City licensing staff insist that proposed fee hikes of, in some cases, more than 1,000 per cent for patios serving alcohol are still under consideration. But restaurant and bar owners say the increases will lead to fewer outdoor spaces for residents.
You could call it a war on fun in Toronto.
A city staff proposal to dramatically boost fees charged to operate sidewalk cafés and patios is being called just that, with some restaurant and bar owners predicting it will lead to fewer outdoor spaces for residents to eat and drink.
Toronto has a history of “that puritan, no-fun culture, unfortunately,” and these proposed fee hikes continue in that tradition, says Richard Pope, owner of Northwood on Bloor St. W., near Christie St. His $1,400-a-year patio permit fee would jump to about $14,000 annually under the proposal.
“They don’t want to come out and say, ‘We’re going to kill fun in this city.’ They want to make it like it’s us choosing not to have patios because of the fee, when financially it doesn’t make sense.”
City licensing staff insist nothing has been decided and the proposed fee hikes for patios serving alcohol are part of a broader review aimed at harmonizing sidewalk café and sidewalk marketing display bylaws across the city. The proposed fee structure — involving hikes, in some cases, of more than 1,000 per cent for the use of public property — varies depending on where the patio is located in the city.
“They are not cast in stone,” Carleton Grant, director of policy and strategic support with the city’s municipal licensing and standards division, told a stakeholder meeting this week. “We also recognize these fee increases are sensitive.”
A final report will go to council’s licensing and standards committee in April.
The proposed fees would go into effect in early 2018 and would be phased in over three to five years for existing permit holders because they are “substantially higher than the existing fees,” said Hamish Goodwin, a senior policy and research officer with the licensing department.
“In recognition of that, we are exploring how we can soften that,” he told the meeting. New permit applicants would pay the whole shot. The base fees were set about 20 years ago and have risen only with the rate of inflation.
Patrick Morrison, head of the Kensington Market Business Improvement Area, which represents about 250 businesses, called the proposed increases “outrageous.”
They are “not only an assault on small, independent merchants, but also on the streetscape of Toronto, particularly downtown,” Morrison said.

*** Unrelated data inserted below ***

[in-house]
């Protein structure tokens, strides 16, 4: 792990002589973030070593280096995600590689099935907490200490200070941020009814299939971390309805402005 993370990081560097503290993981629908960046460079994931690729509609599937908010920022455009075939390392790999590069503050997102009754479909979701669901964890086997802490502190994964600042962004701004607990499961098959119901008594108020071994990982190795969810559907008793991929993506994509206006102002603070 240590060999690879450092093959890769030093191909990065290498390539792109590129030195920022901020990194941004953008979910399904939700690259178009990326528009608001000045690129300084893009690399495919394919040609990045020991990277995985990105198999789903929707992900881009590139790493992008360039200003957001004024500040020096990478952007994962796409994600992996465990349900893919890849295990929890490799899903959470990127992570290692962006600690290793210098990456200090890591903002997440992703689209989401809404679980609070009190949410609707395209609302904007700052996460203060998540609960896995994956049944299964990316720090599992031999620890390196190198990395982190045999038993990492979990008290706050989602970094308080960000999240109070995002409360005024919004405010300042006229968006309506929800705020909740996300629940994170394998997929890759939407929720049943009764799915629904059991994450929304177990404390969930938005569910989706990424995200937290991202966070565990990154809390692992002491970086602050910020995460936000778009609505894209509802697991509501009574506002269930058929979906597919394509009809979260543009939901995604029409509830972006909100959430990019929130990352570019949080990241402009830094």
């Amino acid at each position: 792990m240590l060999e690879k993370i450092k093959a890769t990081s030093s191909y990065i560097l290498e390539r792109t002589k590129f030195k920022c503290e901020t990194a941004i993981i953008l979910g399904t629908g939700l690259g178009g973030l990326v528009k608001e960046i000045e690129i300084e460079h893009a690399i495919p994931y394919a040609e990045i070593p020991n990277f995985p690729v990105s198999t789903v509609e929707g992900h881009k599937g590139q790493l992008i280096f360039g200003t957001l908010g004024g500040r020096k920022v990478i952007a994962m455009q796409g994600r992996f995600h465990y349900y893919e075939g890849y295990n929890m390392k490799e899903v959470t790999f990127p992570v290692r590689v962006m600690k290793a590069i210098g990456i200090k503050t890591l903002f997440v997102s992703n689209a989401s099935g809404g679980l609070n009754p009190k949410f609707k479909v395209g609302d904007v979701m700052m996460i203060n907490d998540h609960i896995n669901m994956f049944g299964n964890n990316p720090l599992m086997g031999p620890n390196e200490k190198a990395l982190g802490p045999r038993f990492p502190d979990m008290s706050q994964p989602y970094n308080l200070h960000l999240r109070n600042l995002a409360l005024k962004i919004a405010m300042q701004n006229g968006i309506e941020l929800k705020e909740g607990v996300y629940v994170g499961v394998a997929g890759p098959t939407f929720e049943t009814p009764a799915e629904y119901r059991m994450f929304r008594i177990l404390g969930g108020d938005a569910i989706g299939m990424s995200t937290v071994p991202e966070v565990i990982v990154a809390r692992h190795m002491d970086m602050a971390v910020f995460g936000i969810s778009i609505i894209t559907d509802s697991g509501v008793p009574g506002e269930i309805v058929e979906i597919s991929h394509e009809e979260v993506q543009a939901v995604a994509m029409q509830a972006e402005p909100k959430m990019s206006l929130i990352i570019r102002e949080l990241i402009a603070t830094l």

With so many condo towers being built, outdoor coffee, restaurant and bar patios “are becoming the living rooms for people living in these 600- to 700-square-foot units,” Morrison said.
“This is about people who live in very small spaces being able to go out and enjoy a little bit of time in the open air during the warmer season.”
Mike Shepherd, who owns Big Fat Burrito and Trinity Common in Kensington Market — both of which have 30-square-metre patios — suggested the fee hikes, if implemented, will drive smaller restaurateurs out of business, changing the “vibrancy of the city.”
“If you look at Europe and their patio fees and the way they allow licensing, and why they have such a good outdoor culture, it’s because the city understands that these things create atmosphere in a city, create places for people to go,” Shepherd said.
Councillor Joe Cressy, whose downtown Trinity-Spadina ward includes Kensington Market, said rising property values are already making it harder for small businesses to stay afloat.
“The proposal for a significant hike far and above the rate of inflation raises concerns for the viability of some businesses,” he said Wednesday.
“The fact that (the licensing and standards department) is consulting is a good thing. The fact that we’re hearing strong feedback helps to make sure that councillors do the right thing.”
Pope blamed the proposed fee hikes on politicians who are “too meek to raise property taxes to a level anywhere close to what the rest of the GTA pays.”
He also suggested a hidden agenda is at play, and that the city would like to “kill” all patios, since “NIMBY complaints about noise … are basically over-represented in councillors’ offices.”
“They want to minimize that disruption,” Pope said.
“People who do enjoy patios don’t tend to write their councillors and say they enjoy them.”